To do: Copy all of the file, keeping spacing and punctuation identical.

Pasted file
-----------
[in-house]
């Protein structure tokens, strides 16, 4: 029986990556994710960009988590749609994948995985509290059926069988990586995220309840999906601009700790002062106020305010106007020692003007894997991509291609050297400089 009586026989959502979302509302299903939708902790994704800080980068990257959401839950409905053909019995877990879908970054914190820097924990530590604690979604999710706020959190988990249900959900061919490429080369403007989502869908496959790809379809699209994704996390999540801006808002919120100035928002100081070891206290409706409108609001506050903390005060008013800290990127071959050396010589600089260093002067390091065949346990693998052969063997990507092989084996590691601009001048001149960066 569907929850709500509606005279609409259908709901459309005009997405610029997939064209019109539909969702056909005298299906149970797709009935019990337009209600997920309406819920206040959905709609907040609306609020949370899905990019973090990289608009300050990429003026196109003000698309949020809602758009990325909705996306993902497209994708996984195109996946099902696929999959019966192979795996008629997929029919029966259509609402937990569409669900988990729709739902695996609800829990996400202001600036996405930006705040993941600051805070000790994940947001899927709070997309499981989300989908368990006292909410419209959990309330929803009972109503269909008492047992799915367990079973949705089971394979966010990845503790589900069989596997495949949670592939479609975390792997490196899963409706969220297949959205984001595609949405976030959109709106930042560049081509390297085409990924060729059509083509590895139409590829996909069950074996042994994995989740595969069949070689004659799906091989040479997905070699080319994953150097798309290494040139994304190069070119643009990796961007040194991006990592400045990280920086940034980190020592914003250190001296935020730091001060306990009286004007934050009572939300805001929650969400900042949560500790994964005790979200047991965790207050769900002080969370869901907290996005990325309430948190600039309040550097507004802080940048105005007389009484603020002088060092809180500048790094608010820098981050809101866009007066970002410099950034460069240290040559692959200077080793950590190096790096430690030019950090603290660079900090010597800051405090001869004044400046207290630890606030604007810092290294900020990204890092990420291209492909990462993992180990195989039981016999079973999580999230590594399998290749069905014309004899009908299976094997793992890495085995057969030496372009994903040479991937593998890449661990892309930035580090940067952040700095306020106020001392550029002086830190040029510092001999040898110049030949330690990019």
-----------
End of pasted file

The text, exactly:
[in-house]
């Protein structure tokens, strides 16, 4: 029986990556994710960009988590749609994948995985509290059926069988990586995220309840999906601009700790002062106020305010106007020692003007894997991509291609050297400089 009586026989959502979302509302299903939708902790994704800080980068990257959401839950409905053909019995877990879908970054914190820097924990530590604690979604999710706020959190988990249900959900061919490429080369403007989502869908496959790809379809699209994704996390999540801006808002919120100035928002100081070891206290409706409108609001506050903390005060008013800290990127071959050396010589600089260093002067390091065949346990693998052969063997990507092989084996590691601009001048001149960066 569907929850709500509606005279609409259908709901459309005009997405610029997939064209019109539909969702056909005298299906149970797709009935019990337009209600997920309406819920206040959905709609907040609306609020949370899905990019973090990289608009300050990429003026196109003000698309949020809602758009990325909705996306993902497209994708996984195109996946099902696929999959019966192979795996008629997929029919029966259509609402937990569409669900988990729709739902695996609800829990996400202001600036996405930006705040993941600051805070000790994940947001899927709070997309499981989300989908368990006292909410419209959990309330929803009972109503269909008492047992799915367990079973949705089971394979966010990845503790589900069989596997495949949670592939479609975390792997490196899963409706969220297949959205984001595609949405976030959109709106930042560049081509390297085409990924060729059509083509590895139409590829996909069950074996042994994995989740595969069949070689004659799906091989040479997905070699080319994953150097798309290494040139994304190069070119643009990796961007040194991006990592400045990280920086940034980190020592914003250190001296935020730091001060306990009286004007934050009572939300805001929650969400900042949560500790994964005790979200047991965790207050769900002080969370869901907290996005990325309430948190600039309040550097507004802080940048105005007389009484603020002088060092809180500048790094608010820098981050809101866009007066970002410099950034460069240290040559692959200077080793950590190096790096430690030019950090603290660079900090010597800051405090001869004044400046207290630890606030604007810092290294900020990204890092990420291209492909990462993992180990195989039981016999079973999580999230590594399998290749069905014309004899009908299976094997793992890495085995057969030496372009994903040479991937593998890449661990892309930035580090940067952040700095306020106020001392550029002086830190040029510092001999040898110049030949330690990019």